Gingerbread cookies may not be a big deal in Italy, but no Swedish Christmas is complete without them. Baking gingerbread men plays a huge part in the building up of the Christmas spirit to many Swedes and it is one of the most typical activities parents entertain their children with during advent.
Many Swedish families have their own secret recipes, while others just prefer to buy pre-made dough, but all Swedish houses at some point in December smell like pepparkakor baking in the oven. Outside of Sweden, these traditional ginger thins can be bought at any IKEA store, neatly sold in colourful tin cans. For many years, the smell and taste of IKEA gingerbread cookies was the closest glimpse I could get of a Swedish Christmas. Now that I live in Sweden I had to find my own recipe. And I did.
I wanted something that could possibly be as allergy-free as possible. It’s not fun to offer your guests sweets only to find out that there is something in them they can’t eat. So I decided that my Christmas cookies should feature neither eggs nor butter. I also tried to make them with gluten free flour and the recipe worked out equally fine.
Gingerbread cookies (yields about two trays):
- 160 g flour
- ¾ tsp ginger
- ¾ tsp cinnamon
- ¼ tsp cloves
- ½ tsp baking powder
- 60 g margarine (room temperature)
- 50 g brown sugar
- 90 g syrup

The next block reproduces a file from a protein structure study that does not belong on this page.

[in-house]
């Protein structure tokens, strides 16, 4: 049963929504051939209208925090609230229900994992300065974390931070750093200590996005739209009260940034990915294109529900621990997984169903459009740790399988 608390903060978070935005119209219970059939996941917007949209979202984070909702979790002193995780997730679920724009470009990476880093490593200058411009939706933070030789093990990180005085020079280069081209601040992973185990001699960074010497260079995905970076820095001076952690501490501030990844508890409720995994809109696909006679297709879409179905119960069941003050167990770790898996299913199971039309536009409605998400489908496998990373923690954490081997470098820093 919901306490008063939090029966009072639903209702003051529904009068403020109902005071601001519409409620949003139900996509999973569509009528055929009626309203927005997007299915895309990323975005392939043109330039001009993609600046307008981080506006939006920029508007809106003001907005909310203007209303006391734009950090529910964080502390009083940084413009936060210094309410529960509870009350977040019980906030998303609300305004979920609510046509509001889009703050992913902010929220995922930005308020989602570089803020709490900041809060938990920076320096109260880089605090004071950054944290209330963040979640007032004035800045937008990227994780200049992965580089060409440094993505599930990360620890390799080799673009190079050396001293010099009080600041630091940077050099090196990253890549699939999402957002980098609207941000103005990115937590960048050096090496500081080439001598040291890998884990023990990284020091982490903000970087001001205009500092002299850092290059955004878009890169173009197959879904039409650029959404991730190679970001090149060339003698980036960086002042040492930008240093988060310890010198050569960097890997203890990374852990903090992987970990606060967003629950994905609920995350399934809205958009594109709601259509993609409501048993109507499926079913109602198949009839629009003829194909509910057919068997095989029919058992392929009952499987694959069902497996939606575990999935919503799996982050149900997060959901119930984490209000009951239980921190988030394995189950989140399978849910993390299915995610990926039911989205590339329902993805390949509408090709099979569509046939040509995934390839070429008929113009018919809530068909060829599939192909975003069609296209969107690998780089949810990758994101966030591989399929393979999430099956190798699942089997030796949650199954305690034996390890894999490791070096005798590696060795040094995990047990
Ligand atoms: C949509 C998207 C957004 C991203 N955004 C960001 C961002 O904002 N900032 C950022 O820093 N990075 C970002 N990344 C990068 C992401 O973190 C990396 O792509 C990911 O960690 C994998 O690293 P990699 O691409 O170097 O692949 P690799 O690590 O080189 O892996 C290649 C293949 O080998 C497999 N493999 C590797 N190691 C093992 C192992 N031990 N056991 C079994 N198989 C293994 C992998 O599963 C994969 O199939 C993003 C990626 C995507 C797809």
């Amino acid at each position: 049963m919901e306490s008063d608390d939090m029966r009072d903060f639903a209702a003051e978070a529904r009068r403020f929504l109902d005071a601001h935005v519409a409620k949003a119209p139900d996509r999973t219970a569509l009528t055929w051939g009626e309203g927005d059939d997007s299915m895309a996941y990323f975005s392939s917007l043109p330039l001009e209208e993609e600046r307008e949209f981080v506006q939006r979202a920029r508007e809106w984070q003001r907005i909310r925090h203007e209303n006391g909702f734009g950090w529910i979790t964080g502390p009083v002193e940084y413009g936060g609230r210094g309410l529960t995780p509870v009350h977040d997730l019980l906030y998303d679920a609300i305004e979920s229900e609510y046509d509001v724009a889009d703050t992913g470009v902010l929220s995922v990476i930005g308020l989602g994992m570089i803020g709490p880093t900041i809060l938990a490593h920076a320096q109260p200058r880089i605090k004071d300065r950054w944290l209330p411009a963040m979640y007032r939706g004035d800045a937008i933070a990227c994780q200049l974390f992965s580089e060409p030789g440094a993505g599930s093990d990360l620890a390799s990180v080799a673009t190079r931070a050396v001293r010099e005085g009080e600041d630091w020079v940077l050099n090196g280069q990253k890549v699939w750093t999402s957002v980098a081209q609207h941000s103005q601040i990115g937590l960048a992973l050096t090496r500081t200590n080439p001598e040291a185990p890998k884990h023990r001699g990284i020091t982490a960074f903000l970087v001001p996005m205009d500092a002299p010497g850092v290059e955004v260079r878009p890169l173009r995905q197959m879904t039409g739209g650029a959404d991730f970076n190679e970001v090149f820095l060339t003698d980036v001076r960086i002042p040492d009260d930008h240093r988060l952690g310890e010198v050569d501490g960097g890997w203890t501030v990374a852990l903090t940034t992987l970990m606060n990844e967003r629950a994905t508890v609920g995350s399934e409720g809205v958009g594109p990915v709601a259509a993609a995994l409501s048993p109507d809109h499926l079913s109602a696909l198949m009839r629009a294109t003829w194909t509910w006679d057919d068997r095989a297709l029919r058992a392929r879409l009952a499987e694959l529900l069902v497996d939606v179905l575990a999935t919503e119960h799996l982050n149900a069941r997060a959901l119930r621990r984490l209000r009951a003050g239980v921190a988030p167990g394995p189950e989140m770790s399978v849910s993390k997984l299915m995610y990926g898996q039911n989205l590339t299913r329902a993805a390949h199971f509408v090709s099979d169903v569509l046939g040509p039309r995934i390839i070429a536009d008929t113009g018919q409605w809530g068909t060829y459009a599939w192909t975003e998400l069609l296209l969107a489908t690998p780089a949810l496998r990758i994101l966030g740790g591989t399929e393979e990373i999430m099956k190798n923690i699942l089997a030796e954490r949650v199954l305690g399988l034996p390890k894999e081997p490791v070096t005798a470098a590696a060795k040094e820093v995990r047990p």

In one bowl cobine the flour, baking powder and spices. In another bowl cream sugar and margarine with an electric mixer. When combined, beat in 90 g of syrup – here in Sweden there is this sugar “light syrup” that is quite popular and easy to find in supermarkets. Alternatively, liquid honey will work equally well. Sift the flour mixture into the other bowl and mix it again, at low speed, until the dough can be worked with the hands. Gather it into a ball, wrap it in plastic film and chill it in the freezer for about 10 minutes. If the mixture is too dry (might happen if using gluten free flour), mix in about 2 tbsp of cold water. After chilling them, roll out the dough over a little layer of flour and cut out the cookies. I try to make them as thin as IKEA pepparkakor.Set cookies on an oven tray lined with a sheet of baking paper and bake at 190°C for about 7-8 minutes. Remove the cookies immediately from the hot oven tray as soon as they come out of the oven and let them air dry for about half an hour – they will become really crispy.Something new I learned this year is that Swedish cookie cutters traditionally come in the shape of a little man, a little woman, a heart, a pig and a goat. I bought mine at a second hand shop and the goat was missing from the set, but then I bought an extra pig cutter in a different size just because I thought it was extremely cute. And I also got a Christmas tree because it’s Christmas after all, and also a crocodile because why not.The little gingerbread man rose a bit in its middle section while in the oven, so it came out with quite a big belly. My guess is that that cookie is a pregnant woman wearing trousers, really. And I was so enthusiastic about my piglet cutter that I mosly made little pigs. Little cookie pigs that truly love little cookie humans.For once I didn’t bother decorating, as I don’t really like icing on gingerbread cookies. Maybe I’m just too used to eating my IKEA gingerbread thins straight out of their metal box that I never really got to eat them iced. I just like them bare.People who have their family recipes may be critical of my choice to use margarine instead of butter, but I must admit that besides trying to be allergy-aware, I consciously picked margarine over butter because it’s more neutral in taste. Don’t get me wrong, butter is still one of my favourite ingredients, but sometimes its taste is so distinctive it overshadows other flavours. What I really like about these cookies is that peculiar taste of light syrup paired with the whole array of spices, so the best fat in this recipe is one that plays its part while nicely staying in the background. Butter would have too much personality here, so margarine is definitely the winner in this case.